We parked in the round about. The kids stayed with Joan in the waiting room, while Mel and I went into an examining room. Mel stripped down and changed into a gown. She laid down on a hospital bed in the dark room. We chatted with the nurse as she hooked Mel up to this and that, and then we sat there, and waited.
So much of giving birth has to do with waiting. Sitting and wondering. And as a father, all of this means feeling helpless. Sometimes I’m a cheerleader, other times I’m a bench warmer, but for the most part I am just there, feeling inactive and worthless.
Perhaps this is why they don’t give me a bed.
We met with a doctor, who was well intentioned and jolly. But as he stuck his fingers inside my wife to see if she was dilated, I couldn’t help but feel the urge to punch him in the face. Partly out of jealousy, partly because I felt so helpless and unneeded, that part of me felt like getting pissed would make me feel in charge.
They poked and prodded Mel. They left a cotton swap inside her. They checked readouts.
Finally, after over an hour, the doctor said, “You are definitely having contractions, but they’re mild. I don’t think you are going into labor just yet, but I’m going to suggest to your doctor that he move your delivery date up.”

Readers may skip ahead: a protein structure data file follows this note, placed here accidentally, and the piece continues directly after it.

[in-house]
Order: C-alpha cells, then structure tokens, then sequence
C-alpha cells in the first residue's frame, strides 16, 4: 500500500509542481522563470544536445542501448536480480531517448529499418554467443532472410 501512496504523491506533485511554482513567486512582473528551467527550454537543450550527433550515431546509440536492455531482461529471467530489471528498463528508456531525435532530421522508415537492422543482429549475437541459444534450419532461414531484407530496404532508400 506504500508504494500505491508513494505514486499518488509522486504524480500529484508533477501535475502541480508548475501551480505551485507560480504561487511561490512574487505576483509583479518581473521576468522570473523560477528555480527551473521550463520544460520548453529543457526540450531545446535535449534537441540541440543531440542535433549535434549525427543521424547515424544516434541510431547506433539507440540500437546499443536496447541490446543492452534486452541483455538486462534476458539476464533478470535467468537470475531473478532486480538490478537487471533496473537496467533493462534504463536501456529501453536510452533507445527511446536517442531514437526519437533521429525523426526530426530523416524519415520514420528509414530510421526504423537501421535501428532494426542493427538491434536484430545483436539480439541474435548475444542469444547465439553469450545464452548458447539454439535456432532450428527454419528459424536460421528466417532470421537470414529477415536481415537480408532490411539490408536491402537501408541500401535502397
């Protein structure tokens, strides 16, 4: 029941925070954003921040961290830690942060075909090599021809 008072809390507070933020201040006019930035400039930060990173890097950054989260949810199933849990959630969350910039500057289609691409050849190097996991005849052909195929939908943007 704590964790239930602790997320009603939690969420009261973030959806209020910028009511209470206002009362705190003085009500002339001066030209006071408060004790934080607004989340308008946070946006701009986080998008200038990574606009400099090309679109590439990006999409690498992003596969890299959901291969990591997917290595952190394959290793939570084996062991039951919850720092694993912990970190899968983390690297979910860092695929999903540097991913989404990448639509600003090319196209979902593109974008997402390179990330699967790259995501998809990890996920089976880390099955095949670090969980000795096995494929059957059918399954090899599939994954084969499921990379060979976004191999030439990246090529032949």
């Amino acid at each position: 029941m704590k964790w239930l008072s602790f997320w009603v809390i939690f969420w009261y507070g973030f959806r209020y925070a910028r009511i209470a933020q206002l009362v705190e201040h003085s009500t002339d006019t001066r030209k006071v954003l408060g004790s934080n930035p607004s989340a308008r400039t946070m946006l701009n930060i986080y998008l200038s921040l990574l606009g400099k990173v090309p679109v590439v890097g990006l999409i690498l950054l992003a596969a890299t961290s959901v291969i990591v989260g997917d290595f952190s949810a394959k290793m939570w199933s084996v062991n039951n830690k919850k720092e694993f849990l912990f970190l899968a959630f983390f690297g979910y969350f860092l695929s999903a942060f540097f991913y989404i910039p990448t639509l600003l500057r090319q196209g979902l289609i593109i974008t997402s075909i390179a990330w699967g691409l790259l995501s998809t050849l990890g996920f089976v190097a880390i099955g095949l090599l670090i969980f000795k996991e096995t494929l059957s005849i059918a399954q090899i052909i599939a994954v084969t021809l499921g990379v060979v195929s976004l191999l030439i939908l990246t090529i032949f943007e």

And that was it. We were sent home. I told Norah (our four year old) that the baby wasn’t going to come yet, and she got angry, “No!” She said, “Go tell the doctor to cut Aspen out right now!”
It was funny, and we all laughed. But as I looked at Mel’s tired eyes, I could tell that she agreed with her. And as we walked back to the car, I was a mix of emotions. Part of me was relieved to not be spending the night at the hospital, part of me was coming down from all the excitement, and part of me was feeling compassion for my wife who looked deflated and worn out, and wished that she was done being pregnant.
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Clint Edwards was blessed with a charming and spitfire wife, a video game obsessed little boy, and a snarky little girl in a Cinderella play dress. When Clint was 9-years-old his father left. With no example of fatherhood, he had to learn how to be a father and husband through trial and error. His essays on parenting and marriage have been featured in New York Times Motherlode, Huffington Post Parents, Huffington Post Weddings, and The Good Men Project. He lives in Oregon. Follow him on Facebook and Twitter.
Photo by Lucinda Higley